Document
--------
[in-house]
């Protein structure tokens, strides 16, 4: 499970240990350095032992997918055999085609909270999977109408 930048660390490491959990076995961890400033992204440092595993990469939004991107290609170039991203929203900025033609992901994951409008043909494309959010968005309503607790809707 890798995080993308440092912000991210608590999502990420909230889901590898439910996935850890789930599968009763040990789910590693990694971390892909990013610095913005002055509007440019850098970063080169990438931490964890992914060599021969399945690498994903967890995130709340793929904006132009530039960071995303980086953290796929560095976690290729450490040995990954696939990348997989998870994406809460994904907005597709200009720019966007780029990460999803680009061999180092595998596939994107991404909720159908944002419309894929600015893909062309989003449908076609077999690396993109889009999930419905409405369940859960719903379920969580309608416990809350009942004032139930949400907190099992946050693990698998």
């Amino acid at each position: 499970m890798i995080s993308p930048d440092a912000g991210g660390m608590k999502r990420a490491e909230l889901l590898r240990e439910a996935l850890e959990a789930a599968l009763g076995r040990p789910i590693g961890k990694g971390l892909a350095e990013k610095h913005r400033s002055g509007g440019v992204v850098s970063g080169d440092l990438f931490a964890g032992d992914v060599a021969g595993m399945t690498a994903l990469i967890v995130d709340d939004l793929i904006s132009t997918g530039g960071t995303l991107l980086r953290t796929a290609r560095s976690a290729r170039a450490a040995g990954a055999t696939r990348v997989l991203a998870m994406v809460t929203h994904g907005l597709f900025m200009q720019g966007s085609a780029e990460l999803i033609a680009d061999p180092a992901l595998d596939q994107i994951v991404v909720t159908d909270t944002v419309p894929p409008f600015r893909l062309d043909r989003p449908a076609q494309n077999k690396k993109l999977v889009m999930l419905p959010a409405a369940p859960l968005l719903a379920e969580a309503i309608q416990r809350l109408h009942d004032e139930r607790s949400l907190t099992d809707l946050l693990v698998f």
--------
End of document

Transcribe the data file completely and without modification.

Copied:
[in-house]
């Protein structure tokens, strides 16, 4: 499970240990350095032992997918055999085609909270999977109408 930048660390490491959990076995961890400033992204440092595993990469939004991107290609170039991203929203900025033609992901994951409008043909494309959010968005309503607790809707 890798995080993308440092912000991210608590999502990420909230889901590898439910996935850890789930599968009763040990789910590693990694971390892909990013610095913005002055509007440019850098970063080169990438931490964890992914060599021969399945690498994903967890995130709340793929904006132009530039960071995303980086953290796929560095976690290729450490040995990954696939990348997989998870994406809460994904907005597709200009720019966007780029990460999803680009061999180092595998596939994107991404909720159908944002419309894929600015893909062309989003449908076609077999690396993109889009999930419905409405369940859960719903379920969580309608416990809350009942004032139930949400907190099992946050693990698998």
């Amino acid at each position: 499970m890798i995080s993308p930048d440092a912000g991210g660390m608590k999502r990420a490491e909230l889901l590898r240990e439910a996935l850890e959990a789930a599968l009763g076995r040990p789910i590693g961890k990694g971390l892909a350095e990013k610095h913005r400033s002055g509007g440019v992204v850098s970063g080169d440092l990438f931490a964890g032992d992914v060599a021969g595993m399945t690498a994903l990469i967890v995130d709340d939004l793929i904006s132009t997918g530039g960071t995303l991107l980086r953290t796929a290609r560095s976690a290729r170039a450490a040995g990954a055999t696939r990348v997989l991203a998870m994406v809460t929203h994904g907005l597709f900025m200009q720019g966007s085609a780029e990460l999803i033609a680009d061999p180092a992901l595998d596939q994107i994951v991404v909720t159908d909270t944002v419309p894929p409008f600015r893909l062309d043909r989003p449908a076609q494309n077999k690396k993109l999977v889009m999930l419905p959010a409405a369940p859960l968005l719903a379920e969580a309503i309608q416990r809350l109408h009942d004032e139930r607790s949400l907190t099992d809707l946050l693990v698998f």